Logical determinism is the simple idea that events in the future must be as true or false today as they will be after they happen.
Socrates, the first logician, argued that some knowledge followed from the nature of argument itself. He invented the syllogism, literally "with logic or argument."
The great systematizer of logic was Aristotle. Aristotle doubted this in his famous discussion of the Sea Battle. De Interpretatione IX
Bertrand Russell said "The law of causation, according to which later events can theoretically be predicted by means of earlier events, has often been held to be a priori, a necessity of thought, a category without which science would not be possible." (Russell, External World p.179) Although he felt some claims for causality might be excessive, he was unwilling to give up strict determinism, saying "Where determinism fails, science fails." (Determinism and Physics, p.18)
Logic - Aristotle's logic was accepted as the paradigm of truth for over 2000 years until Frege in 1879 and Bertrand Russell's Principia Mathematica in 1910 failed to establish a logical basis for mathematics and found the first of the paradoxes that call logic into question. 1
The logical positivists thought that the truth of a proposition depended on it being a representation of an independent reality. Logic itself was a regulative principle reflecting laws of nature and reality. Verifiability said that the meaning of a proposition was found in the method of verification, by experience or observation.
Truths of the world are at best provisionally held, subject to further experiment. Nothing is logically true of the world. Just as there is nothing physically certain or necessary. Truth within logic retains its correct formal use, but logic itself has its limits.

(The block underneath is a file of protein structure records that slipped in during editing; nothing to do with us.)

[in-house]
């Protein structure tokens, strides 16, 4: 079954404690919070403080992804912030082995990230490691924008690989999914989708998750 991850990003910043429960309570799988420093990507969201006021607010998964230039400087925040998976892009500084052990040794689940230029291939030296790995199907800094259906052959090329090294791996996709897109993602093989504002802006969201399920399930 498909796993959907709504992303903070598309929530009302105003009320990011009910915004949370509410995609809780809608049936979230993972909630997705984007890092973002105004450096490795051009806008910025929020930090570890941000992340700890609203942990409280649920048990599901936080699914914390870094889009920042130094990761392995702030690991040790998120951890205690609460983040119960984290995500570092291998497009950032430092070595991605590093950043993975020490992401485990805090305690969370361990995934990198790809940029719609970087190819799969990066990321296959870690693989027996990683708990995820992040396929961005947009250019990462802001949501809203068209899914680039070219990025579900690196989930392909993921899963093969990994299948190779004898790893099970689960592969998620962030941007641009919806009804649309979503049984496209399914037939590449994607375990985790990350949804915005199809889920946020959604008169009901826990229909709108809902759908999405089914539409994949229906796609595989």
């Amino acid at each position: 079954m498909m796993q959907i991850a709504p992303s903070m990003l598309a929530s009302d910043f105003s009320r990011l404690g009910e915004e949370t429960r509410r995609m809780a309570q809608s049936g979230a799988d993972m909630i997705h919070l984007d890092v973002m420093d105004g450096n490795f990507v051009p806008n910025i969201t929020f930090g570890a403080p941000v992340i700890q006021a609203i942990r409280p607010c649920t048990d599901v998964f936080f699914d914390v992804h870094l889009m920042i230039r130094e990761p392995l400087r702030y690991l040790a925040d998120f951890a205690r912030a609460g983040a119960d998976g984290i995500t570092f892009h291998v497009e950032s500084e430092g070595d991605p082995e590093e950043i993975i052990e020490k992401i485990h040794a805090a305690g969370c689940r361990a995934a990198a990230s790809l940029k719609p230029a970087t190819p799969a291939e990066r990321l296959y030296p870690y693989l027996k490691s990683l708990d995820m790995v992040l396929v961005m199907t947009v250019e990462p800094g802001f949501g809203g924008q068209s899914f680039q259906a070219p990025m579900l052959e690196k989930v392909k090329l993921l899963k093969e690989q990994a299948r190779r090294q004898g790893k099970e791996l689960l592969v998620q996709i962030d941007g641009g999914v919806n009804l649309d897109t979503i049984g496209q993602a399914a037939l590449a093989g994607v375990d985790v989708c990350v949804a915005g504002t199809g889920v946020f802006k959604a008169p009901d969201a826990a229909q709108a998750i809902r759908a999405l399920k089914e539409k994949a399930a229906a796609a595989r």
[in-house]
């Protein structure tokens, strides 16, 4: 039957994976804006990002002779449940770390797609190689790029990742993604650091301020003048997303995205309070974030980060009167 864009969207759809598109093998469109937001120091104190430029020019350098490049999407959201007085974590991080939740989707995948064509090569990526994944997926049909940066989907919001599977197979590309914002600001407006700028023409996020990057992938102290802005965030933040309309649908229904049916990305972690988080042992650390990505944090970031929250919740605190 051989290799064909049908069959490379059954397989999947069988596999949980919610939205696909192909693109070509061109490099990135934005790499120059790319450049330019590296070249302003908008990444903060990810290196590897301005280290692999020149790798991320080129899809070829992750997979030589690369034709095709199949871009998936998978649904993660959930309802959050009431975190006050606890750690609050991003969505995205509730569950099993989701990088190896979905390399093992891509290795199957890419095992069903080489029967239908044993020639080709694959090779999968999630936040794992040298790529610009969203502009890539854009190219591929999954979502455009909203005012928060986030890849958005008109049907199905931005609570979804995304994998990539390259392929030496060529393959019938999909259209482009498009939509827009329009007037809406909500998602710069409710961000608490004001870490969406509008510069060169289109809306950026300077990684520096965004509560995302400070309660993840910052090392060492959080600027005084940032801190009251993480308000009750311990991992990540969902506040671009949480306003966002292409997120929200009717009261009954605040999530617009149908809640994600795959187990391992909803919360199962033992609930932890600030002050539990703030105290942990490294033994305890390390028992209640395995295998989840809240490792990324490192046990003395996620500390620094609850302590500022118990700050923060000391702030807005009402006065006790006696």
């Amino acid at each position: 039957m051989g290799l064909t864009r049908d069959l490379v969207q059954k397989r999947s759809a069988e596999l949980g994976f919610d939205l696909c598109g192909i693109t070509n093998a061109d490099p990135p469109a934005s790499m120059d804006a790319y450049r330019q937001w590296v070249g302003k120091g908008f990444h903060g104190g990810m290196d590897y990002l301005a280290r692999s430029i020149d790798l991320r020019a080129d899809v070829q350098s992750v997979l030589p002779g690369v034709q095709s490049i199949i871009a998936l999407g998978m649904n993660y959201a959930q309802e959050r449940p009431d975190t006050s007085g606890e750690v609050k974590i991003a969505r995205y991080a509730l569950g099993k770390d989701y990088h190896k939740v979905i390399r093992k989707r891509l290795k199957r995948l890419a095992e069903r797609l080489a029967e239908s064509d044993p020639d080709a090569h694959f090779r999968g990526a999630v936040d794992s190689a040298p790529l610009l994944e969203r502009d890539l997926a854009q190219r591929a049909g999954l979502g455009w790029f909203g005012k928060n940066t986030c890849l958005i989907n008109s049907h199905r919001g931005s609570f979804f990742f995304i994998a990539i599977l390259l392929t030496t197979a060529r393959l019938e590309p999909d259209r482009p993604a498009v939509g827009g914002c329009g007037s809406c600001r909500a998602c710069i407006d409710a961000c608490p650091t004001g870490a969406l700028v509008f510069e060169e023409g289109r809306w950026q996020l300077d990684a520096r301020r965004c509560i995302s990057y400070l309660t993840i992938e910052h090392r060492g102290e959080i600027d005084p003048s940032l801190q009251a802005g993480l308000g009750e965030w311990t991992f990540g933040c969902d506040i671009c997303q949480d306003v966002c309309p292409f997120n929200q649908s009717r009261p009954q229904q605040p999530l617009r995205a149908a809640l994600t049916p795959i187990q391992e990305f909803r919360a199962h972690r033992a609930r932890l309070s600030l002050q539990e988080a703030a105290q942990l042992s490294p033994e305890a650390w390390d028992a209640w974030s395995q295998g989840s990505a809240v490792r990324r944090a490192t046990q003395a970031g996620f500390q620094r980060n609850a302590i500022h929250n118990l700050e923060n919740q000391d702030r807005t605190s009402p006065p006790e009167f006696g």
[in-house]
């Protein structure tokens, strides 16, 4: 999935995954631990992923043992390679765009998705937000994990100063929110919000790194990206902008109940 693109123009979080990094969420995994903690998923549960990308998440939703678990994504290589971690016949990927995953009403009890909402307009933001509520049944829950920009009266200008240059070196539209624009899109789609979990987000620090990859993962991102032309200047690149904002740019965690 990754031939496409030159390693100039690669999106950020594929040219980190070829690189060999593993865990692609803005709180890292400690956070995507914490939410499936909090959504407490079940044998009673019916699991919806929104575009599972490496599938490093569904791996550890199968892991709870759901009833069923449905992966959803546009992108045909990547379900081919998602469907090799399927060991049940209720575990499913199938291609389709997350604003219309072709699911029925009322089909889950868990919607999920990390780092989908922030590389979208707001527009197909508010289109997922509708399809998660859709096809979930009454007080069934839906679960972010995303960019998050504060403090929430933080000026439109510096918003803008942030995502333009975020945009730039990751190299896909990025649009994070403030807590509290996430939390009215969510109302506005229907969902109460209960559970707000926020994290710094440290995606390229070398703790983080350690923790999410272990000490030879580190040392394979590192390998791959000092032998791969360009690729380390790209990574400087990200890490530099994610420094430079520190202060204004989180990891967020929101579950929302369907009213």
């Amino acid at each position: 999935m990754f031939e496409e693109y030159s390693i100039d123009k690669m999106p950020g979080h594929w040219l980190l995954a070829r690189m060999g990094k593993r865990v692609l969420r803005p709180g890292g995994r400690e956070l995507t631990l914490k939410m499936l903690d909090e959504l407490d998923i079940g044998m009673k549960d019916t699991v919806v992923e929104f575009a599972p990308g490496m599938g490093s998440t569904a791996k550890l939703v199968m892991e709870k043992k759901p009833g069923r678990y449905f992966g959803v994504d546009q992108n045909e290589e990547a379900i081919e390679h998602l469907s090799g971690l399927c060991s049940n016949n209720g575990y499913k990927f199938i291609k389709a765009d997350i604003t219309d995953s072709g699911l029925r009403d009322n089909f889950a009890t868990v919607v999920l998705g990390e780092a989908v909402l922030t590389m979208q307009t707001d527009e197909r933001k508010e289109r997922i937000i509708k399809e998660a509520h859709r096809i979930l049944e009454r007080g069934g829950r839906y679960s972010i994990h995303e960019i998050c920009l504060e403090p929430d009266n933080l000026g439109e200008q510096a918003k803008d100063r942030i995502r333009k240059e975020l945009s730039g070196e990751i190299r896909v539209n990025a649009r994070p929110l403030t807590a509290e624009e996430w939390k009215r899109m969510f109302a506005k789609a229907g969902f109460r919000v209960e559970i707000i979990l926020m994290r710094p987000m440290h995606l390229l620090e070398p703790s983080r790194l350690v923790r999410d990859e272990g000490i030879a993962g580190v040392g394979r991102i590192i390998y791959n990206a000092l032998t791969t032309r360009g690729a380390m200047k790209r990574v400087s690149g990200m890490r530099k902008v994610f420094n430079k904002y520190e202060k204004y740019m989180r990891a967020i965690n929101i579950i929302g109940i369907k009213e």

Aristotle, in his De Interpretatione IX, raised the question of whether the logical truth of a statement about the future might entail the necessity of the future event:
"What is, necessarily is, when it is; and what is not, necessarily is not, when it is not. But not everything that is, necessarily is; and not everything that is not, necessarily is not. For to say that everything that is, is of necessity, when it is, is not the same as saying unconditionally that it is of necessity. Similarly with what is not. And the same account holds for contradictories: everything necessarily is or is not, and will be or will not be; but one cannot divide and say that one or the other is necessary. I mean, for example: it is necessary for there to be or not to be a sea-battle tomorrow; but it is not necessary for a sea-battle to take place tomorrow, nor for one not to take place—though it is necessary for one to take place or not to take place. So, since statements are true according to how the actual things are, it is clear that wherever these are such as to allow of contraries as chance has it, the same necessarily holds for the contradictories also. This happens with things that are not always so or are not always not so. With these it is necessary for one or the other of the contradictories to be true or false — not, however, this one or that one, but as chance has it; or for one to be true rather than the other, yet not already true or false. Clearly, then, it is not necessary that of every affirmation and opposite negation one should be true and the other false. For what holds for things that are does not hold for things that are not but may possibly be or not be; with these it is as we have said."